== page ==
Border hawks praised President Donald Trump's shoot-for-the-moon list of demands as part of any deal to grant legal status to so-called "dreamers," even as Democrats went ballistic.
Trump on Sunday released a long list of demands ranging from building a wall to cracking down on "sanctuary cities" to reforming the legal immigration system. He wrote that these measures must be part of any law replacing Deferred Action for Childhood Arrivals, the program created by the previous administration to grant quasi-amnesty to hundreds of thousands of illegal immigrants brought to America as children.
"Without these reforms, illegal immigration and chain migration, which severely and unfairly burden American workers and taxpayers, will continue without end," he wrote in a letter to Senate Minority Leader Chuck Schumer (D-N.Y.).
Schumer and House Minority Leader Nancy Pelosi (D-Calif.), who a month ago had expressed confidence that they had a tentative agreement with the president on a legislative replacement for DACA, blasted Trump's list. They issued a joint statement making clear they consider a border wall to be a non-starter.
"The Administration can't be serious about compromise or helping the Dreamers if they begin with a list that is anathema to the Dreamers, to the immigrant community and to the vast majority of Americans," they said in the statement.
But activists favoring a harder line on illegal immigration -- some of whom by earlier reports that Trump seemed willing to sign an amnesty bill without serious concessions -- expressed elation.
"Truly historic!" Immigration Reform Law Institute executive director Dale Wilcox wrote in an email to LifeZette. "These policies if enacted WILL make America great again."
After Attorney General Jeff Sessions concluded that the executive branch lacks the authority to create DACA, Trump announced that he was . The administration no longer is accepting new applications, and Thursday was the deadline for applying for a renewal. The programs shielded beneficiaries from deportation and allowed them to work legally in the United States.
Trump's immigration principles read like a wish list for policy analysts and activists who long have believed the immigration system is out of control. In addition to a border wall, it includes demands for measures to stop unaccompanied minors who have streamed across the border by the tens of thousands since 2014.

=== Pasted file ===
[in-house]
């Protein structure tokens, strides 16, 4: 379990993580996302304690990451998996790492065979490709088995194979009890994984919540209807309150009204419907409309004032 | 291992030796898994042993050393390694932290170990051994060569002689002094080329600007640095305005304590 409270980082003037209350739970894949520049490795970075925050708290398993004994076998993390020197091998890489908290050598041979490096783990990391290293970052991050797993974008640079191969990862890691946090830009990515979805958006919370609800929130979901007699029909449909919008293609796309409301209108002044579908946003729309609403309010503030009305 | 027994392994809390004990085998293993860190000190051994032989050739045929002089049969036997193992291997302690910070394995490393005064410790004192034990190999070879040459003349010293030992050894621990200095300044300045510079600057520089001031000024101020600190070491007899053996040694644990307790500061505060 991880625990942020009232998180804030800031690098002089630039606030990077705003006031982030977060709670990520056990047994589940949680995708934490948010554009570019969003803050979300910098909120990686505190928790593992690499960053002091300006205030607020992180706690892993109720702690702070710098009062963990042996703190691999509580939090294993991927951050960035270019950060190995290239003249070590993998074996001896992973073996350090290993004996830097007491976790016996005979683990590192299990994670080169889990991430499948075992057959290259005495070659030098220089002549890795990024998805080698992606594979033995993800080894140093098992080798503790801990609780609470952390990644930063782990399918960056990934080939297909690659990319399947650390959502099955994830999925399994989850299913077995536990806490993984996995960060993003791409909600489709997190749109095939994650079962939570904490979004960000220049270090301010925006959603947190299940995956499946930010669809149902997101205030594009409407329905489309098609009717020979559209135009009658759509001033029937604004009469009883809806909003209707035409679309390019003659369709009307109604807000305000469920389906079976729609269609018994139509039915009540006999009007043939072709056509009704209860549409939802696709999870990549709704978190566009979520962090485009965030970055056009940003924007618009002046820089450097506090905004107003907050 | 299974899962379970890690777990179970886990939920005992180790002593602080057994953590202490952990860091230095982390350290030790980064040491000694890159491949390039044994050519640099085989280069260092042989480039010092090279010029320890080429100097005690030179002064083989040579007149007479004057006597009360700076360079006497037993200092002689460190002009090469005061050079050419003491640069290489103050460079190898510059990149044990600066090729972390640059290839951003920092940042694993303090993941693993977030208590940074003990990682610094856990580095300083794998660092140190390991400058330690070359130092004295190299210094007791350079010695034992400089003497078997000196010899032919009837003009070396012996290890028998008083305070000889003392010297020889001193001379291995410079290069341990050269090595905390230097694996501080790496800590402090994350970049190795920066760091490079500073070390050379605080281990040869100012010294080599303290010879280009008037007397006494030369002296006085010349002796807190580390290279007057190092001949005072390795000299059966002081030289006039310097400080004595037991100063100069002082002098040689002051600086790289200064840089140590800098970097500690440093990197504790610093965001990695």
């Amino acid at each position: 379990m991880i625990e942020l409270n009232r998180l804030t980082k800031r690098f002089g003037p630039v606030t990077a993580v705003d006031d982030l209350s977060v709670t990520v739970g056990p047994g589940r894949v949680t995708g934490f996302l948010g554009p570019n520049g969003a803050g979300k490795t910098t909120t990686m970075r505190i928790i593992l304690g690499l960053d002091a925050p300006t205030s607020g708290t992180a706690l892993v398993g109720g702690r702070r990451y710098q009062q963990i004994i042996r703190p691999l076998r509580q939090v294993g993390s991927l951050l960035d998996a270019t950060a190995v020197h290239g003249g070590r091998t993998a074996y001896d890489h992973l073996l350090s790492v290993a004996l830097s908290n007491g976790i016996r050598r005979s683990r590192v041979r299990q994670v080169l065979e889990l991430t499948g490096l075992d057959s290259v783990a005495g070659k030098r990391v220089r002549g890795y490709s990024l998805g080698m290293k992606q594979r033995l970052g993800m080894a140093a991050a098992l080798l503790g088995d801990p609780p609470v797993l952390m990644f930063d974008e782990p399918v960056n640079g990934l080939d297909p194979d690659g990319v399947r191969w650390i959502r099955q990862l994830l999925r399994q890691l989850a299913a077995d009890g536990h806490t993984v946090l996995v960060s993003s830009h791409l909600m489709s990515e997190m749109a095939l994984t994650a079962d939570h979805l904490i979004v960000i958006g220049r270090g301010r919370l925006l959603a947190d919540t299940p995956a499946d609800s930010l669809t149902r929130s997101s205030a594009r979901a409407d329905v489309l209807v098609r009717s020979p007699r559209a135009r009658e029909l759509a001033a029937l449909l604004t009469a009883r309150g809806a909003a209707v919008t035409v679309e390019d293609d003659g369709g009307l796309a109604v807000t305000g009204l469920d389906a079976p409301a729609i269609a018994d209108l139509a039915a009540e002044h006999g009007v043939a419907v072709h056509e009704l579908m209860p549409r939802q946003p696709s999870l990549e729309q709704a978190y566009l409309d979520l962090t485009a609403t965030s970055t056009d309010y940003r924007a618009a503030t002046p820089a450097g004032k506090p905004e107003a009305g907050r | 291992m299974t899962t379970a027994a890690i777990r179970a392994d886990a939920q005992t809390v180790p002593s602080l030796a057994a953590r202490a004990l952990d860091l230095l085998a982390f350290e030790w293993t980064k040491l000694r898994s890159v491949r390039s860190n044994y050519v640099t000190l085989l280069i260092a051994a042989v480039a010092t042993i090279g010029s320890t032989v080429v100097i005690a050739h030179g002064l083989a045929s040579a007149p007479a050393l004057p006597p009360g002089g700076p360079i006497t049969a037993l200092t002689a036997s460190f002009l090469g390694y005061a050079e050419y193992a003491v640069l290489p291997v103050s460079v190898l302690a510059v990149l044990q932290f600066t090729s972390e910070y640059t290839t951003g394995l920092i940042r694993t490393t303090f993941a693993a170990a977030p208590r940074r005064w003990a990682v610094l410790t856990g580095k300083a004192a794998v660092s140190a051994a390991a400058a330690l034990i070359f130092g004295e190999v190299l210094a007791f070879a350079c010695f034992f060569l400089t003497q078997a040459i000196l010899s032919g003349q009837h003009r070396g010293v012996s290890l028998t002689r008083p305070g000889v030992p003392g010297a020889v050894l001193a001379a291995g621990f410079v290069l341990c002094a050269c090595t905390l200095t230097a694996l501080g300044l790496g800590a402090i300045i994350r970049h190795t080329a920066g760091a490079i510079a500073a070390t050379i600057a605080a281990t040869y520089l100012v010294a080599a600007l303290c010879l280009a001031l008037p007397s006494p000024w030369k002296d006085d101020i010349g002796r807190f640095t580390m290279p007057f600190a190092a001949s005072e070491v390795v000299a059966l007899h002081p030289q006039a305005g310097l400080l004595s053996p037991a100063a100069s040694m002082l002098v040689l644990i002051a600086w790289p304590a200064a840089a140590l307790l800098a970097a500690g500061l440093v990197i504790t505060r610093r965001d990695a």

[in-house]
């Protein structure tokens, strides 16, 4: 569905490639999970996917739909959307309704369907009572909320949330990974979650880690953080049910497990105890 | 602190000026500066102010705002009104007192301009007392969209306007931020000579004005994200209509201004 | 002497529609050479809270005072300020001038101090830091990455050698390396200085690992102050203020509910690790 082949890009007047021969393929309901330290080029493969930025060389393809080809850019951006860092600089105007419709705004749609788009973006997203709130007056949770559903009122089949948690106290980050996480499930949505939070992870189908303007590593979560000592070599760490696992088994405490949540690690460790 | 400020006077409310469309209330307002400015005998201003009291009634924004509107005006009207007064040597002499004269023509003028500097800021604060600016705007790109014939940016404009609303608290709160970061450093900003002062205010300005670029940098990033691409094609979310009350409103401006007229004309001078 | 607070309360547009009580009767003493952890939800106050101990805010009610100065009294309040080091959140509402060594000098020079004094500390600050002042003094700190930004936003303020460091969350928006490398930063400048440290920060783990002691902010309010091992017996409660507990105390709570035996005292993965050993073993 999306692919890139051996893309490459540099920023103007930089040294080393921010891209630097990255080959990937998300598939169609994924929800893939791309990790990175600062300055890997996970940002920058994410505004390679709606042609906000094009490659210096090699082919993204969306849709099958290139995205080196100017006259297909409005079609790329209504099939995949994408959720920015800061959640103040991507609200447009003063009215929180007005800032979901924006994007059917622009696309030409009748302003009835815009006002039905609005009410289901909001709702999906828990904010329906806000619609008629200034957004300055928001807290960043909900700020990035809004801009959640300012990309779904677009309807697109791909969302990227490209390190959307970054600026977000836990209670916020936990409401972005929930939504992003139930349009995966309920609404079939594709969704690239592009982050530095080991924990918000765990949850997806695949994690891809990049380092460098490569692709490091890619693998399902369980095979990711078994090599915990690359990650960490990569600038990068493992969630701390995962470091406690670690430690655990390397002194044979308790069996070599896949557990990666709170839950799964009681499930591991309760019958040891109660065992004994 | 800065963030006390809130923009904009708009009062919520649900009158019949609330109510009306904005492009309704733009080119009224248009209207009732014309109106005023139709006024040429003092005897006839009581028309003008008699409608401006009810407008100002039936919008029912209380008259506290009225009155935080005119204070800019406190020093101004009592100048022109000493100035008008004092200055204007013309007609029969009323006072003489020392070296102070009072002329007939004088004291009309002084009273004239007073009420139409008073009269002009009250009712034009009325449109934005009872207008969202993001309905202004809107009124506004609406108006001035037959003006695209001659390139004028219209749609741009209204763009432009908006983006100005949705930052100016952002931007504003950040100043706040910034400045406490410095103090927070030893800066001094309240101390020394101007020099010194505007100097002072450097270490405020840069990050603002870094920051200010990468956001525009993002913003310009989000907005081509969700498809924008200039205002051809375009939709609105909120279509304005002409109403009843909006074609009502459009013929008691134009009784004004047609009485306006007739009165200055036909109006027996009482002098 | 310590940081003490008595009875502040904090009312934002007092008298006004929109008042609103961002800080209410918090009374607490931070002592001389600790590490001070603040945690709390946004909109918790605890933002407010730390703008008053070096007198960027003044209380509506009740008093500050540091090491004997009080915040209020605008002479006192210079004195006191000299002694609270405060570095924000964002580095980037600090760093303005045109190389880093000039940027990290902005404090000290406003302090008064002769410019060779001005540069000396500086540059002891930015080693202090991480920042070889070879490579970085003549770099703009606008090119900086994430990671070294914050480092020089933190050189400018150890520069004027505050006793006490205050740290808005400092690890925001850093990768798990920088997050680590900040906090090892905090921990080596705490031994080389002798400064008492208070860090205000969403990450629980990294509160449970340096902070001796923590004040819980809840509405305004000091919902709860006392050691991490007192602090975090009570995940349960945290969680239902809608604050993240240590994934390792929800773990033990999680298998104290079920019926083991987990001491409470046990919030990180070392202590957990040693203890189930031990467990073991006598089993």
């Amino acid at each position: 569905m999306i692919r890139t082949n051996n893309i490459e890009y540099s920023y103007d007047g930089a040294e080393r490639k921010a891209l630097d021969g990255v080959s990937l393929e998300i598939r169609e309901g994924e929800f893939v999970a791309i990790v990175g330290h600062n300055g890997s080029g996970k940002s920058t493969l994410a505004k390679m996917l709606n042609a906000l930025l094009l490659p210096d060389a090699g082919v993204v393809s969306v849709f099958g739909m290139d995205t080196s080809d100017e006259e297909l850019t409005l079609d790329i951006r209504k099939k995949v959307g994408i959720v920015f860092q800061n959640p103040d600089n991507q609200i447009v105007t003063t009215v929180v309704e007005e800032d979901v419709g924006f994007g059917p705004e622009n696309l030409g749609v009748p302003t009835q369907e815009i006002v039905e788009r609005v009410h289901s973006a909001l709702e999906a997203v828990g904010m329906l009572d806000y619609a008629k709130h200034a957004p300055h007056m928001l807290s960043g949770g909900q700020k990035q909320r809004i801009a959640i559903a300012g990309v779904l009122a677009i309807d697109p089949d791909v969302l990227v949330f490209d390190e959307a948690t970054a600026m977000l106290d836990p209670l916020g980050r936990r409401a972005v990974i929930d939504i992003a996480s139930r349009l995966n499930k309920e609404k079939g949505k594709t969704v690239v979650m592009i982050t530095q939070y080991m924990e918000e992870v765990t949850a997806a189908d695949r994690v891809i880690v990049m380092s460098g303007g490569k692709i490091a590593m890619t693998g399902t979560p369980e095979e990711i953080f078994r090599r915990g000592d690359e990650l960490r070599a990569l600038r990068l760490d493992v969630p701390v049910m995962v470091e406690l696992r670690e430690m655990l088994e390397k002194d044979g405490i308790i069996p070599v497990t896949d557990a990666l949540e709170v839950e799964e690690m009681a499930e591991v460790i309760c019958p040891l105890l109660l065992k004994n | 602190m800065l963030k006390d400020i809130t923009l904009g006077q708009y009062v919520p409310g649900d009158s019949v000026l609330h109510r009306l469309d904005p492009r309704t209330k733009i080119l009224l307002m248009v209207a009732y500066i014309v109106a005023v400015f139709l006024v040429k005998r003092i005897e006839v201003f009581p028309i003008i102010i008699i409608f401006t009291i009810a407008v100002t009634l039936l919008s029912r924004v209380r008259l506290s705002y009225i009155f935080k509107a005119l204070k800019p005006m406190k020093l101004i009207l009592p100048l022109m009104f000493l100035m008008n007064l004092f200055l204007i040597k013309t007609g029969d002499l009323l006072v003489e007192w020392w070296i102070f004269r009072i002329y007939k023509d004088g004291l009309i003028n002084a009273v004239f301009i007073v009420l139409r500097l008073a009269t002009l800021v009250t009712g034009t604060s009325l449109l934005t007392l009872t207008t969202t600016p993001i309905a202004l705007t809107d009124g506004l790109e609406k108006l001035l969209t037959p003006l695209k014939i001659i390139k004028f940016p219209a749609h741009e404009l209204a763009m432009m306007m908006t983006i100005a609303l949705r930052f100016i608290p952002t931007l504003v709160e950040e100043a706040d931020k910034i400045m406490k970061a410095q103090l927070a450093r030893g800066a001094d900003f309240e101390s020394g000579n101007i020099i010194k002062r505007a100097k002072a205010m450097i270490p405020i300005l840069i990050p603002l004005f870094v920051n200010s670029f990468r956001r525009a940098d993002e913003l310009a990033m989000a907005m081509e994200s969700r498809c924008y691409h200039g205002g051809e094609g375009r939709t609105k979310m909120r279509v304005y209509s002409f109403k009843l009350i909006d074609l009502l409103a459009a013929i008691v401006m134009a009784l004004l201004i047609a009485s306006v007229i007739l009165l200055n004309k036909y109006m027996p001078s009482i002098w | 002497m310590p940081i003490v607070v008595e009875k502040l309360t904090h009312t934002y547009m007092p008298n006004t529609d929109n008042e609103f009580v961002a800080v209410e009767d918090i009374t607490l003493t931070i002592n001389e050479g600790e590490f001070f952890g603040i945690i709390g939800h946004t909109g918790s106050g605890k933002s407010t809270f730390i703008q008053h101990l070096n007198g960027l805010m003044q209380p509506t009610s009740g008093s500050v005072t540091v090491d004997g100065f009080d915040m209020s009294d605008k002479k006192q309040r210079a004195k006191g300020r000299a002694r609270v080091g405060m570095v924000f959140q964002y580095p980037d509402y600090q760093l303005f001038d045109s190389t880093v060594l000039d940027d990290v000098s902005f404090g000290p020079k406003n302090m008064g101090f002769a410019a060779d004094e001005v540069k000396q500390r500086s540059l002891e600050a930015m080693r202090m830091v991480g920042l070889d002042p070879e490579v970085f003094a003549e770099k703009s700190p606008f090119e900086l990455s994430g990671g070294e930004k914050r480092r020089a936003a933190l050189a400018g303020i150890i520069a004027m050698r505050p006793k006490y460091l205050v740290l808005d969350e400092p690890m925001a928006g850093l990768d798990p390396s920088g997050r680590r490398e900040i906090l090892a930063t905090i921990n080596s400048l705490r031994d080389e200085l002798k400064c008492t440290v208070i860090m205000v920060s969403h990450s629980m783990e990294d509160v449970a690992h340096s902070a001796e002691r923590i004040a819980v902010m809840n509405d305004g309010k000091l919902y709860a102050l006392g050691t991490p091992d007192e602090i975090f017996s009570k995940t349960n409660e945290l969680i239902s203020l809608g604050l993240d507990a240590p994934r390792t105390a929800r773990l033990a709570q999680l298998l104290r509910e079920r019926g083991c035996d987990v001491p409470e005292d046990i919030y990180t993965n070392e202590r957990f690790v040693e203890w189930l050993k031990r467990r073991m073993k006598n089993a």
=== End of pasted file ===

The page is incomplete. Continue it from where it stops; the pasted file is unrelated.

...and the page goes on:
"We need to know who's coming into the country. We need to save jobs for American workers. We need to protect American taxpayers."
The administration wants to make it harder for illegal immigrants to claim asylum and to ensure that people caught near the border quickly are sent home. It calls for expanding the grounds that a foreigner is deemed inadmissible to the United States.
The list also includes measures to beef up interior immigration enforcement including discouraging cities and counties from adopting sanctuary policies; an encouragement of state and local officials to help enforce immigration violations; expanded detention authority; and a crackdown on people who stay illegally after their visas expire.
To protect American workers, the administration wants a law mandating businesses use the E-Verify system that automatically checks the legal status of potential employees.
And, the list includes the heart of introduced by Sens. David Perdue (R-Ga.) and Tom Cotton (R-Ark.) that would dramatically cut legal immigration by prohibiting new citizens from sponsoring extended family members for immigration, ending the diversity visa lottery and creating a points-based system that favors immigrants with education and skills.
Rep. Mark Meadows (R-N.C.), chairman of the conservative House Freedom Caucus, pledged to work with the administration to enact the reforms.
"The immigration reform policies outlined yesterday by the Trump administration reinforce the President's pledge to the American people to fight for their interests and restore law and order," he said in a statement. "We applaud the administration's leadership on principles that will be critical to any immigration policy changes."
Rep. Lamar Smith (R-Texas), who has sponsored a bill to make E-Verify mandatory and has offered a House version of the Perdue-Cotton bill, also praised the president.
"We need to know who's coming into the country," he said in a statement. "We need to save jobs for American workers. We need to protect American taxpayers. We need to have immigrants respect our laws and we need to keep our communities safe from criminal immigrants."
Roy Beck, president of NumbersUSA, argued that Trump's immigration principles put American workers first and would fulfill the vision he laid out as a candidate last year. He emphasized the importance of two of the items on the list -- ending so-called "chain migration" and mandating E-Verify.
"Most politicians who have been commenting lately on immigration policy have failed to show the compassion and support that the Trump Administration is offering the women and men of America who want a decent shot at a decent job without having to compete with millions of new foreign workers being added to compete with them," he said in a statement.